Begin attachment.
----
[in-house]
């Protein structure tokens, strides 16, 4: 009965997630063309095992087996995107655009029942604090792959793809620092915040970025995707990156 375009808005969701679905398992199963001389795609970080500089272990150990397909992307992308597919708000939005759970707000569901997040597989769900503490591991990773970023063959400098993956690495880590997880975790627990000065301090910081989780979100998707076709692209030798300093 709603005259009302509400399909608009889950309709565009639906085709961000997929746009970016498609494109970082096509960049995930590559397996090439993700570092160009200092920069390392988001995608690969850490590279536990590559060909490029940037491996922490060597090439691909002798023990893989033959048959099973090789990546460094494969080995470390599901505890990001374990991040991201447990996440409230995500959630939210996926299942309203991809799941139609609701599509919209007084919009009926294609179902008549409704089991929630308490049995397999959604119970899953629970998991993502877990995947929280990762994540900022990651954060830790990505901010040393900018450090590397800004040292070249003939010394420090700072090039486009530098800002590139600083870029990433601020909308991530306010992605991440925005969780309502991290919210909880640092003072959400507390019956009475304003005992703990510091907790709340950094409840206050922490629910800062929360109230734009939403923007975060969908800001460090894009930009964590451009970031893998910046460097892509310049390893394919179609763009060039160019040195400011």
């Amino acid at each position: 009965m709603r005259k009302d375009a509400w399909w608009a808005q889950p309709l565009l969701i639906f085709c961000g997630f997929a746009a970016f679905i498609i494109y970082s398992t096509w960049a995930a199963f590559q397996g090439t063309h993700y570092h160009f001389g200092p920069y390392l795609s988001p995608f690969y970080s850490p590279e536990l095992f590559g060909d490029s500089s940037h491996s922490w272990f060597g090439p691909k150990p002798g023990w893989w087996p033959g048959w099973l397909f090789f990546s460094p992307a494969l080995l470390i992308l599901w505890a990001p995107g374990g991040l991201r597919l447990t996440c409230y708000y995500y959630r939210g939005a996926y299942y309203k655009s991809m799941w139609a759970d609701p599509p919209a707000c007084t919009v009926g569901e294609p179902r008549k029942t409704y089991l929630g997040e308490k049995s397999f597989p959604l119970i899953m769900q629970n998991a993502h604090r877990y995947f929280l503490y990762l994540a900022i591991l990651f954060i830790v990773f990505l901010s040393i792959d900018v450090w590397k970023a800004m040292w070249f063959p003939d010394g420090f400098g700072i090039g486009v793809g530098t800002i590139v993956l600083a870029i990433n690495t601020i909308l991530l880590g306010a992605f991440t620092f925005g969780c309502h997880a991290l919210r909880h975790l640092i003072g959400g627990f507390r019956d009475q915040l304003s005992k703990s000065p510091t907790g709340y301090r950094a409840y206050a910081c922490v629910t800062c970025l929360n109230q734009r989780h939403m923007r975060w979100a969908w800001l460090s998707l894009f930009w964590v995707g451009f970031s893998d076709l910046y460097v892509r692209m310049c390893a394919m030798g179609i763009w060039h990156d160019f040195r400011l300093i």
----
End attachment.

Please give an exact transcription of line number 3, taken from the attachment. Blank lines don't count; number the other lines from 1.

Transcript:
């Amino acid at each position: 009965m709603r005259k009302d375009a509400w399909w608009a808005q889950p309709l565009l969701i639906f085709c961000g997630f997929a746009a970016f679905i498609i494109y970082s398992t096509w960049a995930a199963f590559q397996g090439t063309h993700y570092h160009f001389g200092p920069y390392l795609s988001p995608f690969y970080s850490p590279e536990l095992f590559g060909d490029s500089s940037h491996s922490w272990f060597g090439p691909k150990p002798g023990w893989w087996p033959g048959w099973l397909f090789f990546s460094p992307a494969l080995l470390i992308l599901w505890a990001p995107g374990g991040l991201r597919l447990t996440c409230y708000y995500y959630r939210g939005a996926y299942y309203k655009s991809m799941w139609a759970d609701p599509p919209a707000c007084t919009v009926g569901e294609p179902r008549k029942t409704y089991l929630g997040e308490k049995s397999f597989p959604l119970i899953m769900q629970n998991a993502h604090r877990y995947f929280l503490y990762l994540a900022i591991l990651f954060i830790v990773f990505l901010s040393i792959d900018v450090w590397k970023a800004m040292w070249f063959p003939d010394g420090f400098g700072i090039g486009v793809g530098t800002i590139v993956l600083a870029i990433n690495t601020i909308l991530l880590g306010a992605f991440t620092f925005g969780c309502h997880a991290l919210r909880h975790l640092i003072g959400g627990f507390r019956d009475q915040l304003s005992k703990s000065p510091t907790g709340y301090r950094a409840y206050a910081c922490v629910t800062c970025l929360n109230q734009r989780h939403m923007r975060w979100a969908w800001l460090s998707l894009f930009w964590v995707g451009f970031s893998d076709l910046y460097v892509r692209m310049c390893a394919m030798g179609i763009w060039h990156d160019f040195r400011l300093i």